Jacksonville, Florida’s largest city, was the only one of America’s ten most populous municipalities to have a Republican mayor.
Democrat Donna Deegan beat Republican Daniel Davis, who heads the Jacksonville Chsmber of Commerce, although Davis heavily outspent her and was running with an endorsement from militant right wing Governor Ron DeSantis.
“This is a big loss for the Republican Party,” Donald Trump crowed in a “Truth Social” post, taking aim at DeSantis, who he has been calling “DeSanctimonious.”
Trump called Deegan’s victory “shocking” in that Republicans have run the city most of the time for three decades. But May mayoral elections delivered a greater shocker. Republicans lost a mayor’s race in Colorado Springs.
The Colorado urban center has a big military presence, symbolized by the nearby Air Force Academy. It is home to the headquarters of James Dobson’s Focus on Family, and is home to a very conservative Catholic diocese.
The Republicans put up Wayne Williams, a former Colorado Secretary of State with a 28 year record in El Paso County politics. He lost to Yemi Mobolade, an Ethiopian immigrant and opener of two popular restaurants.
Mobolade ran as an independent.
Our nation’s cities are becoming younger, more diverse and inclusive places. They’ve become increasingly Democratic, despite efforts by Republican legislators to make voting more difficult.
The trend is likely to be felt in Washington this fall with Lisa Brown’s challenge to Republican Mayor Nadine Woodward in Spokane. Brown left her post heading the state’s Department of Commerce to enter the race.
The new century has featured two striking trends.
Rural areas have swung sharply to the right. The rural conservative Democrat, once a fixture of Washington politics, is now as endangered as the spotted owl.
In the meantime, cities turned toward progressives. Seattle was among the first, with Wes Uhlman’s 1969 win ushering in what has been a succession of Democratic mayors. The Republicans have tried to demonize the Emerald City but fallen flat — witness all those Tiffany Smiley television ads last fall.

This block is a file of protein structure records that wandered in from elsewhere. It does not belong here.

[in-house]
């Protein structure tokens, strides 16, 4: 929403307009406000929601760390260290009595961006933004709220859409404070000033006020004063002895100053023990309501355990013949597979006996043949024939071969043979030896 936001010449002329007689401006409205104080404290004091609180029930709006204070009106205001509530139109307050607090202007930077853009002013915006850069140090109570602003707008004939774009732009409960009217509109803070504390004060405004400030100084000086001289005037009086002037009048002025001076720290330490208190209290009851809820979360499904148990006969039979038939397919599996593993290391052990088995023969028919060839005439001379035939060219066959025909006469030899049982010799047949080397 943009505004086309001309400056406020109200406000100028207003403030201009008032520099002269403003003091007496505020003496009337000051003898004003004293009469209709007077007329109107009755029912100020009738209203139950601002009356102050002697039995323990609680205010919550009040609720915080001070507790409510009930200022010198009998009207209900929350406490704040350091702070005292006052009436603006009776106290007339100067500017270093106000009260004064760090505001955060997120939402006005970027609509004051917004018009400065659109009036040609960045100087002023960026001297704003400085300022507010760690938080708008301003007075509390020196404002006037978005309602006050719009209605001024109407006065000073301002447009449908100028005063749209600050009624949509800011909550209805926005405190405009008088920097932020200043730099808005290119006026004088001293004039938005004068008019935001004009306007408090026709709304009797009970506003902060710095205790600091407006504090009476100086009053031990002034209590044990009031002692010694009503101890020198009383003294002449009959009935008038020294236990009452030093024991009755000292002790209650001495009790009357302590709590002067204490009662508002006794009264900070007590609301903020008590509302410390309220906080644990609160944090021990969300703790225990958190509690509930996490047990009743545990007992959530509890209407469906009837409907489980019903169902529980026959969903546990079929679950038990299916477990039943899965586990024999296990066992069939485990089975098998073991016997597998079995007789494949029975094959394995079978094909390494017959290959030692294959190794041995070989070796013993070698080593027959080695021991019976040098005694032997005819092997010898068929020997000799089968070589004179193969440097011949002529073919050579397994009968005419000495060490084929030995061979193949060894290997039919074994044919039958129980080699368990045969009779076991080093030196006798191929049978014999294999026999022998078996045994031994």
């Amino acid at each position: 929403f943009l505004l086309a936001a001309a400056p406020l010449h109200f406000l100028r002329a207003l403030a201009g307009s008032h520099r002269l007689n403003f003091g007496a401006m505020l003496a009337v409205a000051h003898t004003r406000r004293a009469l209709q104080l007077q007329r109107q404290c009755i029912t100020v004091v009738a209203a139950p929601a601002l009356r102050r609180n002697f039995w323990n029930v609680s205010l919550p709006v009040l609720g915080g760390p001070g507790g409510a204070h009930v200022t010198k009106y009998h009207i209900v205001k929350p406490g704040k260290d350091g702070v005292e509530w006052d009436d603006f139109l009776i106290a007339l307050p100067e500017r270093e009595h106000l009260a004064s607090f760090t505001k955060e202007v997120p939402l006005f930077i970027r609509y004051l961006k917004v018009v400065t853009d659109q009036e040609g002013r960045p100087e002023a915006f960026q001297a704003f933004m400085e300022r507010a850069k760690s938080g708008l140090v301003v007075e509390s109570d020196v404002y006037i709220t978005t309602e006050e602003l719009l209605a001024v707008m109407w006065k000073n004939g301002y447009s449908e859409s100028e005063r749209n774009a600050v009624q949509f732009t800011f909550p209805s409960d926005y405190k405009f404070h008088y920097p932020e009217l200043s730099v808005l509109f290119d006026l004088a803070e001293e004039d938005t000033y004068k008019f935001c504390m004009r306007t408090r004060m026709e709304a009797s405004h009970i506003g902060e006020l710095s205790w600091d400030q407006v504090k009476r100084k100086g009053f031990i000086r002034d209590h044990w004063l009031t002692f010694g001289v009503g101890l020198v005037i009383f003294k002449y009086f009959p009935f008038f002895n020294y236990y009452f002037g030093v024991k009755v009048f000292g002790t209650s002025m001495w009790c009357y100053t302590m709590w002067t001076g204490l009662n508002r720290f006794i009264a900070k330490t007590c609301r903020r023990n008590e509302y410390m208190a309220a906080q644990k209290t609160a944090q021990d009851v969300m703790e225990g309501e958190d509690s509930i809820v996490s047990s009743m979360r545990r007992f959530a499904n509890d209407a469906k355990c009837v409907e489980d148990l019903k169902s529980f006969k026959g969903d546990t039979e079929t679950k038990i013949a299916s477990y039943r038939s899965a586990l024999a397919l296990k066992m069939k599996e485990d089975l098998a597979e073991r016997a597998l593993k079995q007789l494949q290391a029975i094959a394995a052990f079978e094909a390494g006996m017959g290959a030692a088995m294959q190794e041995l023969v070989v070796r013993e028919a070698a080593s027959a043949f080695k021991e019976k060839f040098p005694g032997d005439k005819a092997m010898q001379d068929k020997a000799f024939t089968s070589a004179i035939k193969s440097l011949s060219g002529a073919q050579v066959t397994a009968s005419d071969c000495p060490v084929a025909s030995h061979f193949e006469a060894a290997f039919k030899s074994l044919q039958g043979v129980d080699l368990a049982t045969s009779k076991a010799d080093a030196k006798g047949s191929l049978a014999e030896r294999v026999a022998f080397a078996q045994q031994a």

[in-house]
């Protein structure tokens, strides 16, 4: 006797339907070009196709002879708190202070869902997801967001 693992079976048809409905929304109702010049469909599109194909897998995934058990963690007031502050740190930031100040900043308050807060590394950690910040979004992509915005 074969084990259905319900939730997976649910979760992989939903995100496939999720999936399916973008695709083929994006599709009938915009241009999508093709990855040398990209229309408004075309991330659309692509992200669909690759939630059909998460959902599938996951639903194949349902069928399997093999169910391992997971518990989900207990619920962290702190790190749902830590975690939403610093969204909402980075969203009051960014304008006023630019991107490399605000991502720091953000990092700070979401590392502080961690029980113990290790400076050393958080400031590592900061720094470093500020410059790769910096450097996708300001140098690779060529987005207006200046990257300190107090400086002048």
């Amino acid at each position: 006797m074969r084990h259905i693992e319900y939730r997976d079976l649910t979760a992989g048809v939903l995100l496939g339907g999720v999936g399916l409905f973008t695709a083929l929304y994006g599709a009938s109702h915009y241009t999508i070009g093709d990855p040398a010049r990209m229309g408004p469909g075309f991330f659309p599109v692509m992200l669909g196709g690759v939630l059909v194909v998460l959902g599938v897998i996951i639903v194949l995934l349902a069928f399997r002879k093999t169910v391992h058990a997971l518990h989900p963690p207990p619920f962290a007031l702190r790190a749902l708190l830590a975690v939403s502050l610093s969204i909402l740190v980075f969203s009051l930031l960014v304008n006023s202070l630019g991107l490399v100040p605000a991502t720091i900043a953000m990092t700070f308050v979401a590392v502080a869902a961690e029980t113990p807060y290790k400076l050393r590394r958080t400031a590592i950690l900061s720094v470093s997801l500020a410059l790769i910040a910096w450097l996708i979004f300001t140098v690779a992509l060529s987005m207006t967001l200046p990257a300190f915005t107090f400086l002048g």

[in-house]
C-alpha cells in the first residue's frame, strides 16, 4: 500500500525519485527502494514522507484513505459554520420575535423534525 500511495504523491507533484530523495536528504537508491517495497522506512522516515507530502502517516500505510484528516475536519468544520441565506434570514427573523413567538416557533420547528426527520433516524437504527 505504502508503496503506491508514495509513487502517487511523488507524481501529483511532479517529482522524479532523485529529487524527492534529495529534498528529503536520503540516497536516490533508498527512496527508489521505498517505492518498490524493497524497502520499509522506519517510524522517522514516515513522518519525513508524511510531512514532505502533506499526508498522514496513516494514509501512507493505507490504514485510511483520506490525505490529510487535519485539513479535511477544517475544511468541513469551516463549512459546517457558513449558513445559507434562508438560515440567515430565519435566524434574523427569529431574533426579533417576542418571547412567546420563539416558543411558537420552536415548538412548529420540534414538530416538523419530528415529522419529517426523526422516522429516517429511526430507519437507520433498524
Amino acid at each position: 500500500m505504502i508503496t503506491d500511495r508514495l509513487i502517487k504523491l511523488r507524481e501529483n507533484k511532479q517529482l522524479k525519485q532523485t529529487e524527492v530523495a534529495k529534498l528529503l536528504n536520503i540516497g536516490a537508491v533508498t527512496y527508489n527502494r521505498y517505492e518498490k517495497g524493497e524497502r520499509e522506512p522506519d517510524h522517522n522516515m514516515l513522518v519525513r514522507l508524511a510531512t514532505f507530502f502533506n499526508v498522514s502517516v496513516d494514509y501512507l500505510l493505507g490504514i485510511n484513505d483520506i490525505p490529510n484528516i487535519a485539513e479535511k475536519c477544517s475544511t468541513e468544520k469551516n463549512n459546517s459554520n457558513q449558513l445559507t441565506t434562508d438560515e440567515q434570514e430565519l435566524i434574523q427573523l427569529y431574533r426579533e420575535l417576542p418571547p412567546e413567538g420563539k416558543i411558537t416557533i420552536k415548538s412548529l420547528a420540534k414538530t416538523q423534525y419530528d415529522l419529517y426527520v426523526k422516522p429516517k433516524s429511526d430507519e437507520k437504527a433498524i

“We are Colorado Springs: It’s a new day for our beloved city,” said Mobolade in claiming victory. Williams acknowledged as much, saying voters wanted “something new” as opposed to someone with a “tried and true track record.”
Long-suffering Florida Democrats badly needed Deegan’s win. She is a former newscaster, a cancer survivor who founded a nonprofit dedicated to fighting breast cancer. The Florida Democratic Party presently holds no statewide offices (an inverse of the Republican Party’s situation here in Washington State), so it is celebrating this odd-year downballot win as a good omen for the future.
Deegan ran on a platform of “unity over division” while opponent Davis morphed from a chamber-of-commerce conservative a MAGA Republican in the race.
The urban trend has disturbed Republicans. Their big aim, in the Texas Legislature, is to diminish powers of Harris County (Houston) by such gambits as allowing only one drop box for advance voting, and allowing state prosecutors to usurp local jurisdiction and take over criminal cases.
With the fall of Jacksonville to the Democratic Party, Fort Worth, Texas, has become the largest American city with a Republican mayor.